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Wednesday, February 8, 2012

Gender and Selective Estrogen Receptor Modulator (SERM) Regulation of GH Axis

Estrogen regulates the secretion and action of GH in both men and women. GH secretion is stimulated by estradiol derived locally from aromatization of testosterone. In hypogonadal men, testosterone treatment results in a significant increase in GH levels. This effect is blocked by central estrogen receptor antagonist tamoxifen, which indicates that testosterone stimulation of GH secretion requires prior aromatization to estradiol. Recently, we showed in women that local estrogen also stimulates GH secretion. Thus, estrogen plays a major role in the central stimulation ofGHsecretion in both men and women.

In contrast to its central stimulatory effect, estrogen antagonizes the signaling of the GH receptor. When estrogen is administered orally, the liver is exposed to supraphysiological concentrations, resulting in a fall in circulating IGF-I levels. Thus, estrogen exerts complex effects on the GH-IGF axis—central stimulatory and peripheral inhibitory effects.

Tamoxifen and raloxifene are selective estrogen receptor modulators (SERMs) in wide therapeutic use. Both antagonize central estrogen action but exert estrogen-like effects in the liver. Therefore, these SERMs simultaneously block the central paracrine effects of estrogen while exerting a peripheral endocrine agonist effect. It can be predicted that by blocking central estrogen action, SERMs reduce GH secretion, and by exerting hepatic agonistic effects, they reduce IGF-I production.

Researchers reported recently that in women tamoxifen reduced GH and IGF-I levels. However, the effects of other SERMs such as raloxifene have not been studied. In men, estrogen plays a major role not only in the regulation of the GH-IGF-I axis, but also in the pituitary gonadal axis. Testosterone-mediated negative feedback on LH secretion requires aromatization to estradiol.  Researchers recently reported that central estrogen blockade with SERMs results in stimulation of the pituitary-gonadal axis, enhancing LH secretion and increasing testosterone levels. The higher testosterone levels may in turn result in secondary stimulation of GH secretion. Therefore, it is conceivable that central estrogen blockade may result in an effect on the GH-IGF-I axis in men that is different from women.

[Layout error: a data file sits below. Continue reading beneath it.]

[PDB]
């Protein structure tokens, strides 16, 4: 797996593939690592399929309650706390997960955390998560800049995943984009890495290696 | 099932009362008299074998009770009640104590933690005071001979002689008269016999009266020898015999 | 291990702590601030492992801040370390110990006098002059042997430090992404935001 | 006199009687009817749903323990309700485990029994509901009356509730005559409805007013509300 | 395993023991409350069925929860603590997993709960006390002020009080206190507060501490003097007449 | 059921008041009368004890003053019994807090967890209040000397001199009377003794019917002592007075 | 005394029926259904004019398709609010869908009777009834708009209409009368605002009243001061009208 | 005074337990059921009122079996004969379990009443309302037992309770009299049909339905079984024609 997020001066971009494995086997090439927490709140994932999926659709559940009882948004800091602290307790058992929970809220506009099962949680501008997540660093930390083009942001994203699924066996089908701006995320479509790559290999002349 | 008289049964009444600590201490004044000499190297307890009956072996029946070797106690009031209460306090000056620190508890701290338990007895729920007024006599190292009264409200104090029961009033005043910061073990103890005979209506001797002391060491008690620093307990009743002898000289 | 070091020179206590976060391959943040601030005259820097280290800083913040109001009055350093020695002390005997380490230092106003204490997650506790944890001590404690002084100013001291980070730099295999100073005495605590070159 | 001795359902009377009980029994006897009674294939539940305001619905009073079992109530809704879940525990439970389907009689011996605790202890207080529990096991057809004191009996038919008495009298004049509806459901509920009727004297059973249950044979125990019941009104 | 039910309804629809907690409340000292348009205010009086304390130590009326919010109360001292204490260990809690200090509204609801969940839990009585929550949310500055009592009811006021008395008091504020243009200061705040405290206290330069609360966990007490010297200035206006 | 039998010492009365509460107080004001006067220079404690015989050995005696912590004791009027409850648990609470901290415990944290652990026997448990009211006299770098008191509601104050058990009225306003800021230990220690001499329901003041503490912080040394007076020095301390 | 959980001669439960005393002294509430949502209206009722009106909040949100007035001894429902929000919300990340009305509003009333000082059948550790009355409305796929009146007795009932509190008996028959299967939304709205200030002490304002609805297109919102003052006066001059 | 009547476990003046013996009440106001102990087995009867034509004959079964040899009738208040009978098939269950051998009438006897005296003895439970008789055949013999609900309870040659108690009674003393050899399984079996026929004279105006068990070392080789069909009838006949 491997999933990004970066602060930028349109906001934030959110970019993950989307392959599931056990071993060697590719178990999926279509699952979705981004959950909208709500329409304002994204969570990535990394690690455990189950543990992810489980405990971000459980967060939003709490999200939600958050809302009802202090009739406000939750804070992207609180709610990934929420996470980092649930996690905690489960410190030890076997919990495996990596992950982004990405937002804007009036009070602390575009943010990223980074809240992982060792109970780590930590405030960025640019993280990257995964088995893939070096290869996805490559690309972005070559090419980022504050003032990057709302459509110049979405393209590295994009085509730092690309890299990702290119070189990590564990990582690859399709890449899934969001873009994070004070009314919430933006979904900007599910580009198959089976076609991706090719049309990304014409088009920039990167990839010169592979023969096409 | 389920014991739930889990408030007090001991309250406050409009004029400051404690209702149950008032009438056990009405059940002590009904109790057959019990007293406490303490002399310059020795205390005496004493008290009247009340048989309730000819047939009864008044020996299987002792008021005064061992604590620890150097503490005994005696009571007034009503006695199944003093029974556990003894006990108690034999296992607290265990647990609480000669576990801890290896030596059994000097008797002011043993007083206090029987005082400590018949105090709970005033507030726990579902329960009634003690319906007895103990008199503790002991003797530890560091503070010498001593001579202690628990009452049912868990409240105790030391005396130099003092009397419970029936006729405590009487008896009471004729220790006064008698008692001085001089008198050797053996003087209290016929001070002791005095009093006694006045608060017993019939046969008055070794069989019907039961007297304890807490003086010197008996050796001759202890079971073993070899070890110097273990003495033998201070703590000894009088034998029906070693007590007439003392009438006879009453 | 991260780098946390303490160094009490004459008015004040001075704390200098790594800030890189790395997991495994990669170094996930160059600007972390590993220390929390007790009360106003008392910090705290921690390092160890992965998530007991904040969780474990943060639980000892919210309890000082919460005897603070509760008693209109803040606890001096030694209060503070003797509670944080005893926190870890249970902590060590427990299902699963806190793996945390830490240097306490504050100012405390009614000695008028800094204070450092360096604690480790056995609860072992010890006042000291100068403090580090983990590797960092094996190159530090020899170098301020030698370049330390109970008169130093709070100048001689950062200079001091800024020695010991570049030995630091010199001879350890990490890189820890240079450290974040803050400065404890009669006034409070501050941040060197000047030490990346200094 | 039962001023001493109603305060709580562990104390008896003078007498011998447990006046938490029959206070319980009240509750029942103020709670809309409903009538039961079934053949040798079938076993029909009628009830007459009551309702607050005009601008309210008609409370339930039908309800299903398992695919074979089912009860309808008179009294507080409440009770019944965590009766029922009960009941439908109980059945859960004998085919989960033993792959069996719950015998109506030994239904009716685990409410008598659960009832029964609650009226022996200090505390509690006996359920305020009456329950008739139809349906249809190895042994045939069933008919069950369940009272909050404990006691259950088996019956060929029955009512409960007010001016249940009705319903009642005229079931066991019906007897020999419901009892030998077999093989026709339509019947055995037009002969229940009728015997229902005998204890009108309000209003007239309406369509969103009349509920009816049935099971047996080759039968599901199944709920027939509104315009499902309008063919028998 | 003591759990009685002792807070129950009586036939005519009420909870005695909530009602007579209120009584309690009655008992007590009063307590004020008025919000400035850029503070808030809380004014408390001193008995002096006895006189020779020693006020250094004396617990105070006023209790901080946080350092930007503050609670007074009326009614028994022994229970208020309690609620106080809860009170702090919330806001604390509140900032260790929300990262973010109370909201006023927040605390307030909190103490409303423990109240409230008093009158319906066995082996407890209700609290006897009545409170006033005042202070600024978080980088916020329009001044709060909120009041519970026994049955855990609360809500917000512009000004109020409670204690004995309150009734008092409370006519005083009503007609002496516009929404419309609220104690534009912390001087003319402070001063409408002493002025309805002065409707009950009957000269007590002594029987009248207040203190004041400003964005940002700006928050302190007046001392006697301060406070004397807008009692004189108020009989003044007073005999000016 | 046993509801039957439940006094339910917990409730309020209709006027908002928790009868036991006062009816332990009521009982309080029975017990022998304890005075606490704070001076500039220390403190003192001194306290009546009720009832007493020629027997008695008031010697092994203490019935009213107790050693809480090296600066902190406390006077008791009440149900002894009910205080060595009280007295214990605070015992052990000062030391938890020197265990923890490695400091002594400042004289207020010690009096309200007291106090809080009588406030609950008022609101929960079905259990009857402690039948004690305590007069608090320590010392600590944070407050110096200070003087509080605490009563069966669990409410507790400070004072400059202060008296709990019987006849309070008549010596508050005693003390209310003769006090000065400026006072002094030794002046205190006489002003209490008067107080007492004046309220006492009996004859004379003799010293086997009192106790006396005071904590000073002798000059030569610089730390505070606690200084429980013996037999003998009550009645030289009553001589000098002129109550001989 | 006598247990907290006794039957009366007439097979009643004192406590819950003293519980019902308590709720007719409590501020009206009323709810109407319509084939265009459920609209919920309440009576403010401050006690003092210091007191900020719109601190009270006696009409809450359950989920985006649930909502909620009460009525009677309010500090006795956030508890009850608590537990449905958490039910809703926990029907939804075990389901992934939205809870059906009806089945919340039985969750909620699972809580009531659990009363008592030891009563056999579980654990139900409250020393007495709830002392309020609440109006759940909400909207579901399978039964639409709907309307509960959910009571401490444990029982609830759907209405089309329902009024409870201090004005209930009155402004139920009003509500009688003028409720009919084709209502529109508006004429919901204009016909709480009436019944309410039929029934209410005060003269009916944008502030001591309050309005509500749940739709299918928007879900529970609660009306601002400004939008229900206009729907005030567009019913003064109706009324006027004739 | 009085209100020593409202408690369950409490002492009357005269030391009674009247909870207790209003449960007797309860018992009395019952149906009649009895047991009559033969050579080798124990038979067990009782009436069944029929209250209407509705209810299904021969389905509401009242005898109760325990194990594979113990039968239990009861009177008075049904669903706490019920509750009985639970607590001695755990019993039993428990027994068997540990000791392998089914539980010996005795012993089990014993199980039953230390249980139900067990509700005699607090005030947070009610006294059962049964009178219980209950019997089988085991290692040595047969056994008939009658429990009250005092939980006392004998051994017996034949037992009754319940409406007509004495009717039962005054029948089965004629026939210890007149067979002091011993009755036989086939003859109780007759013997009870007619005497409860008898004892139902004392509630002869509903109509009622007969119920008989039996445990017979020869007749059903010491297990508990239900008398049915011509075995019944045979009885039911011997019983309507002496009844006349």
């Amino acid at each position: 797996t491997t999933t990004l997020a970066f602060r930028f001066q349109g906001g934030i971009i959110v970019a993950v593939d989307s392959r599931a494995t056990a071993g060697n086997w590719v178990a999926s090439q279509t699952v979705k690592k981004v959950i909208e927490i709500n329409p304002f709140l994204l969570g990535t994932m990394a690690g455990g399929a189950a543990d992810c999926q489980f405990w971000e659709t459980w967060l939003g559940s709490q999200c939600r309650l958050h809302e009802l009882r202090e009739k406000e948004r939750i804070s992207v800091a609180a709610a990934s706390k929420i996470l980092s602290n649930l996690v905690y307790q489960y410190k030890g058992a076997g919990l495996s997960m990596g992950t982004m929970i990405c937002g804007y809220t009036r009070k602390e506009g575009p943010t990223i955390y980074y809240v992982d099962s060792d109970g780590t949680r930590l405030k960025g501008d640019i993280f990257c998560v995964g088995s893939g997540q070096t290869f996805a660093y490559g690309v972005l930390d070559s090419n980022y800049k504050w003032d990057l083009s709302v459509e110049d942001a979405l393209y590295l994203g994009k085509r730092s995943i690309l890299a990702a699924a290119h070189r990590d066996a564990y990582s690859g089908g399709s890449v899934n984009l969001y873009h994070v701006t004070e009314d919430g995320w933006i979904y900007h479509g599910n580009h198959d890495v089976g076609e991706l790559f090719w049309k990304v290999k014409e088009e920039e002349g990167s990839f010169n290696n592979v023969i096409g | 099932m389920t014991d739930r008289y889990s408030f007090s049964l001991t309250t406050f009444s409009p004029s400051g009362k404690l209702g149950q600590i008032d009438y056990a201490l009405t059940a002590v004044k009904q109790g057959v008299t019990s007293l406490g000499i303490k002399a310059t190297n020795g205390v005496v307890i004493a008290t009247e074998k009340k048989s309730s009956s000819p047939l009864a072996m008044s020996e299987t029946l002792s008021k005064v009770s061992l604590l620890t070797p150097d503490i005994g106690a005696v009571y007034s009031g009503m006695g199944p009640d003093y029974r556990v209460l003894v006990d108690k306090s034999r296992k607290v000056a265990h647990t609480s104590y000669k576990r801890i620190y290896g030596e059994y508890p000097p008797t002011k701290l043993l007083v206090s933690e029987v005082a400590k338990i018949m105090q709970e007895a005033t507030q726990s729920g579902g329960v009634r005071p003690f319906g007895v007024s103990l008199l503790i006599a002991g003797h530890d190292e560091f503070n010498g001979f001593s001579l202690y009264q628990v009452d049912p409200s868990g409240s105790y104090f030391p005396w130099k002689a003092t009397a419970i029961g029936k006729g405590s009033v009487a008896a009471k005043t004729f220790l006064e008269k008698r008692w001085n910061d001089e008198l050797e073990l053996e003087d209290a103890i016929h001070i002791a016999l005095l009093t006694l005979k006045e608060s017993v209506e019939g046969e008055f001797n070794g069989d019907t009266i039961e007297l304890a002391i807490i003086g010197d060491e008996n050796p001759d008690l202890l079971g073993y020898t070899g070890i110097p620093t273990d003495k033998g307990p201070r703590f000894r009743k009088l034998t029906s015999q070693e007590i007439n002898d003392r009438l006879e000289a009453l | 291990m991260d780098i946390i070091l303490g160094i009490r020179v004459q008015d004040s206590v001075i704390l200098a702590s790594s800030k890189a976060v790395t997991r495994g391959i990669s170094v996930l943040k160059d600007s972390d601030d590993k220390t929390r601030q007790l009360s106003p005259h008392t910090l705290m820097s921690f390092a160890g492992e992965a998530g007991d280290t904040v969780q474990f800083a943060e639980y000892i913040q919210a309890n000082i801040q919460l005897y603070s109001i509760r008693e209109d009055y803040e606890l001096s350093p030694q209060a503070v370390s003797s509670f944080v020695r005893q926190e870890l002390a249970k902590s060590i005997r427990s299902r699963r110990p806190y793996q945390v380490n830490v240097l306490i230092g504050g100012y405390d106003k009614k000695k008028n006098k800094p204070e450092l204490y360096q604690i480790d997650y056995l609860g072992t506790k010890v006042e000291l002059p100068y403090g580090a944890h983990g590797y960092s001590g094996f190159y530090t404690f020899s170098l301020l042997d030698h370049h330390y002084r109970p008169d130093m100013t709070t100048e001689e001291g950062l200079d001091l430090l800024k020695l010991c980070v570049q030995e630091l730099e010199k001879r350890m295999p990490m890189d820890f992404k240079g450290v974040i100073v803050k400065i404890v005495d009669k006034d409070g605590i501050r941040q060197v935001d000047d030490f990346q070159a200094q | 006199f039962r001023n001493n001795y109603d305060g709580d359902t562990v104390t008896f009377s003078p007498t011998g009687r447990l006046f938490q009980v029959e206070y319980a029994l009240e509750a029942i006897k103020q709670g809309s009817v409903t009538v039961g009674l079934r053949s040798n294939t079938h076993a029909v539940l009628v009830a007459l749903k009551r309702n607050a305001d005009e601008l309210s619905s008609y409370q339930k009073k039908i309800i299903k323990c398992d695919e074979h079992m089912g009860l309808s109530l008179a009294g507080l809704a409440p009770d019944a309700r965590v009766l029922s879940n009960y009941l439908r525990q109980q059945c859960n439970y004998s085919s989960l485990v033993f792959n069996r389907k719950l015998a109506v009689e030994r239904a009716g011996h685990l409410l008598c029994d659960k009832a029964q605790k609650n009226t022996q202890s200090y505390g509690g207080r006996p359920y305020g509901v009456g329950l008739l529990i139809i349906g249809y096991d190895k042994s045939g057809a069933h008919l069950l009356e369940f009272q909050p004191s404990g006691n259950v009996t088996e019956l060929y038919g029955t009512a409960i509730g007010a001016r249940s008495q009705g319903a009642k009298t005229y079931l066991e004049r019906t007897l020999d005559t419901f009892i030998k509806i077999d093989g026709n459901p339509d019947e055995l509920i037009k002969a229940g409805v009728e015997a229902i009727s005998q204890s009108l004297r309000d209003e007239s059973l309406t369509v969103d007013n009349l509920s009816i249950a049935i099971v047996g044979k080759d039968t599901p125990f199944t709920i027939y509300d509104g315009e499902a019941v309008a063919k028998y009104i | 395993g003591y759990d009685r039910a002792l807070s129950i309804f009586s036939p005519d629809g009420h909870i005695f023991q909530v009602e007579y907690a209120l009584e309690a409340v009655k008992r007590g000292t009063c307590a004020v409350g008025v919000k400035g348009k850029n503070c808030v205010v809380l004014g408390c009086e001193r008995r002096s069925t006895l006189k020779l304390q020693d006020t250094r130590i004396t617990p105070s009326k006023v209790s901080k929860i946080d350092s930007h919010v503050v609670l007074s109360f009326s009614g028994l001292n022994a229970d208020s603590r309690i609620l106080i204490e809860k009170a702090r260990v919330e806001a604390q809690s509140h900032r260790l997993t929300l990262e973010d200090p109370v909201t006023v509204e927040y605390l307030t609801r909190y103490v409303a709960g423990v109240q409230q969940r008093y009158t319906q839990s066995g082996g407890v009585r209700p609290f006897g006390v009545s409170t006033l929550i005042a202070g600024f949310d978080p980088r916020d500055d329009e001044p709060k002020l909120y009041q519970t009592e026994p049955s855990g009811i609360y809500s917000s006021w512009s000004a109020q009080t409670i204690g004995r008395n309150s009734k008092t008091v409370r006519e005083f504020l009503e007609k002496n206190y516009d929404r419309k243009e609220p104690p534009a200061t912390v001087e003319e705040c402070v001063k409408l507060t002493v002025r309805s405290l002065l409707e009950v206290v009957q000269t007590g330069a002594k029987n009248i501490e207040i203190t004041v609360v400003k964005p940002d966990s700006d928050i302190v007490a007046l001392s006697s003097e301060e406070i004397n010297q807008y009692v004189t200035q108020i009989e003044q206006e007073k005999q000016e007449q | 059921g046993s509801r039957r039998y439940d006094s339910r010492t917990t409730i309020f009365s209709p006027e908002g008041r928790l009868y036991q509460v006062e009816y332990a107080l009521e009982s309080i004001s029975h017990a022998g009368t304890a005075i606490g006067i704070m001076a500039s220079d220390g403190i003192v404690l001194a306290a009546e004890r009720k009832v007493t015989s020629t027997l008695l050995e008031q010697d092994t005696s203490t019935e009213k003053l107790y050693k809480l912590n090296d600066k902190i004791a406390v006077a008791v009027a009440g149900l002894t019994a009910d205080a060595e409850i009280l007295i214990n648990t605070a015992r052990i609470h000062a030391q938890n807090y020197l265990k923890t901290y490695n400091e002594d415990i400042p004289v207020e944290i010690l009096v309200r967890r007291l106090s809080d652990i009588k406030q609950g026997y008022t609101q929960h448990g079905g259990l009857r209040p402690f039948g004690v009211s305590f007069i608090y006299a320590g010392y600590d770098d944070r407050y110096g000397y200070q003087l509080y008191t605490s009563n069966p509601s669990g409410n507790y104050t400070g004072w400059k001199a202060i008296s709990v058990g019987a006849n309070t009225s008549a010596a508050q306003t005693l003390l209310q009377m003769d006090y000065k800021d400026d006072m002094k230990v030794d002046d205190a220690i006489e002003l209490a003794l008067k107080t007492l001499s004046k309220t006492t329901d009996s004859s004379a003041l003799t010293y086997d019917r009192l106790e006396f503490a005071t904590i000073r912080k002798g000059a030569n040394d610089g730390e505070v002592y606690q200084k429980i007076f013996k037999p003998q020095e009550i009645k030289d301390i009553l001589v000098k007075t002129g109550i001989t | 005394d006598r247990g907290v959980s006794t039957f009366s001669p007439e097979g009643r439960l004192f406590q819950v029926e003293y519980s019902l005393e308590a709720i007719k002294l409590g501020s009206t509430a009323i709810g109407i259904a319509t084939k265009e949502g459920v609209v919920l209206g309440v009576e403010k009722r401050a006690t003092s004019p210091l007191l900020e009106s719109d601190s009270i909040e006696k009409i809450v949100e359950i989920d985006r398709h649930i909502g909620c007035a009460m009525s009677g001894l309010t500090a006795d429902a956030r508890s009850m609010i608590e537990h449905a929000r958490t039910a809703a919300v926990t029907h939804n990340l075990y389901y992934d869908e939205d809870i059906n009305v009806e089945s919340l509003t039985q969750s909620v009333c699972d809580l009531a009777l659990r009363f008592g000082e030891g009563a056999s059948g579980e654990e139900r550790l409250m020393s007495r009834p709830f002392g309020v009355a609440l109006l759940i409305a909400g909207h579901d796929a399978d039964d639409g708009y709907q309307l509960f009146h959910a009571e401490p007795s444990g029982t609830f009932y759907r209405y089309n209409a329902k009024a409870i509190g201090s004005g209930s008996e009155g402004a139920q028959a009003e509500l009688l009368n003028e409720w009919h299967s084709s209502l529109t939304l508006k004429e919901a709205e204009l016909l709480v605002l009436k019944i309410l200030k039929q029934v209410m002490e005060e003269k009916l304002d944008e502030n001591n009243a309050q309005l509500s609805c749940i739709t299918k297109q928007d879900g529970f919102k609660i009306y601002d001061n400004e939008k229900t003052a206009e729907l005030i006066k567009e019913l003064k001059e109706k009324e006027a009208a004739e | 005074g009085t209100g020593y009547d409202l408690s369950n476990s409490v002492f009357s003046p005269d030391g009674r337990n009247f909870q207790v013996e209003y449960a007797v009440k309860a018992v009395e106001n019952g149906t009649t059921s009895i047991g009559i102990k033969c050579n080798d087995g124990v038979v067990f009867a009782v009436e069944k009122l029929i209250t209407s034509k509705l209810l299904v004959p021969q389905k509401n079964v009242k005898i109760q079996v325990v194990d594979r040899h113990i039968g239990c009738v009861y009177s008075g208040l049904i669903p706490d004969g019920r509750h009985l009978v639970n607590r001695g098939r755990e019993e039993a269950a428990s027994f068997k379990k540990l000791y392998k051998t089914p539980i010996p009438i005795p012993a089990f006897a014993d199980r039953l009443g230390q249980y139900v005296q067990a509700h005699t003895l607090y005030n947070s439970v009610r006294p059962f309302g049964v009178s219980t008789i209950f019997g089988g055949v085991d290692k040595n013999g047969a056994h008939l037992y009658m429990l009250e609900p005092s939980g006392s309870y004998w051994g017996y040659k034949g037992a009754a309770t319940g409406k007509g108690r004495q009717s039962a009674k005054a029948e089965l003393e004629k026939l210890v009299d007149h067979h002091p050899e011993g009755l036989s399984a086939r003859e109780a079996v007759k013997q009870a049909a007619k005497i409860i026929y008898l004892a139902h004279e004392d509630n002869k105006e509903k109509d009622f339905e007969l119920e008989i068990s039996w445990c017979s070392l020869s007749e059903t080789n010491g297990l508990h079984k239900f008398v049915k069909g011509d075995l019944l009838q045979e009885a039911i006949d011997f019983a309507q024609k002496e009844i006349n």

The present investigation tests the hypothesis that the effects of estrogen receptor modulation on the GH-IGF-I axis differ between men and women. They have undertaken a prospective, randomized, two-phase crossover study comparing the effects of the two most commonly used SERMs, tamoxifen and raloxifene.



In women, tamoxifen attenuates estrogen-stimulated GH secretion by blocking central estrogen receptors. In the liver, it exerts estrogen-like effect to further reduce IGF-I production.

In men, tamoxifen treatment stimulates LH, which is followed by an increase in testosterone levels. The increase in testosterone will result in greater substrate availability for aromatization to estradiol, which counteracts the inhibitory effect of tamoxifen on GH secretion. As a consequence, there is no net effect on GH secretion, contrary to that in women. Tamoxifen, by exerting an estrogen-like effect on the liver, reduces IGF-I levels similar to that in women.

ER, Estrogen receptor; T, testosterone.


Birzniece V, Sutanto S, Ho KKY. Gender Difference in the Neuroendocrine Regulation of Growth Hormone Axis by Selective Estrogen Receptor Modulators. Journal of Clinical Endocrinology & Metabolism. http://jcem.endojournals.org/content/early/2012/02/02/jc.2011-3347.abstract

Context: In men, GH secretion is stimulated by estradiol derived locally from aromatization of testosterone. Recently, we showed that local estrogen also plays a major role in the central regulation of GH secretion in women. Tamoxifen and raloxifene are selective estrogen receptor modulators (SERMs), drugs that block central estrogen action but exert estrogen-like effects in the liver, inhibiting hepatic IGF-I production. The relative impact of SERMs on the GH-IGF-I axis in men and women has not been investigated.

Objective: The aim of the study was to determine whether there is a gender difference in the impact of SERMs on the GH-IGF-I axis.

Design: We conducted a comparative, randomized, open-label, crossover study of tamoxifen and raloxifene.

Patients and Intervention: Ten healthy postmenopausal women and ten healthy men were randomized to 2-wk sequential treatment with tamoxifen (10 and 20 mg/d) and raloxifene (60 and 120 mg/d) with a washout of 2 wk between treatments.

Main Outcome Measures: The GH response to arginine, IGF-I, testosterone, and SHBG was measured.

Results: In women, but not in men, tamoxifen significantly attenuated the GH response to arginine. The GH response was not significantly blunted by raloxifene in both sexes. Both SERMs significantly reduced mean IGF-I levels to a similar degree in men and women. In men, both SERMs significantly increased LH and testosterone levels.

Conclusions: In summary, GH secretion was blunted by tamoxifen in women in the face of reduced IGF-I feedback inhibition but not in men in whom the gonadal axis was stimulated. We conclude that potential blunting of GH secretion in men by SERMs was counteracted by concomitant central stimulation of GH secretion by testosterone. In therapeutic doses, tamoxifen may induce detrimental metabolic effects in women, but not men.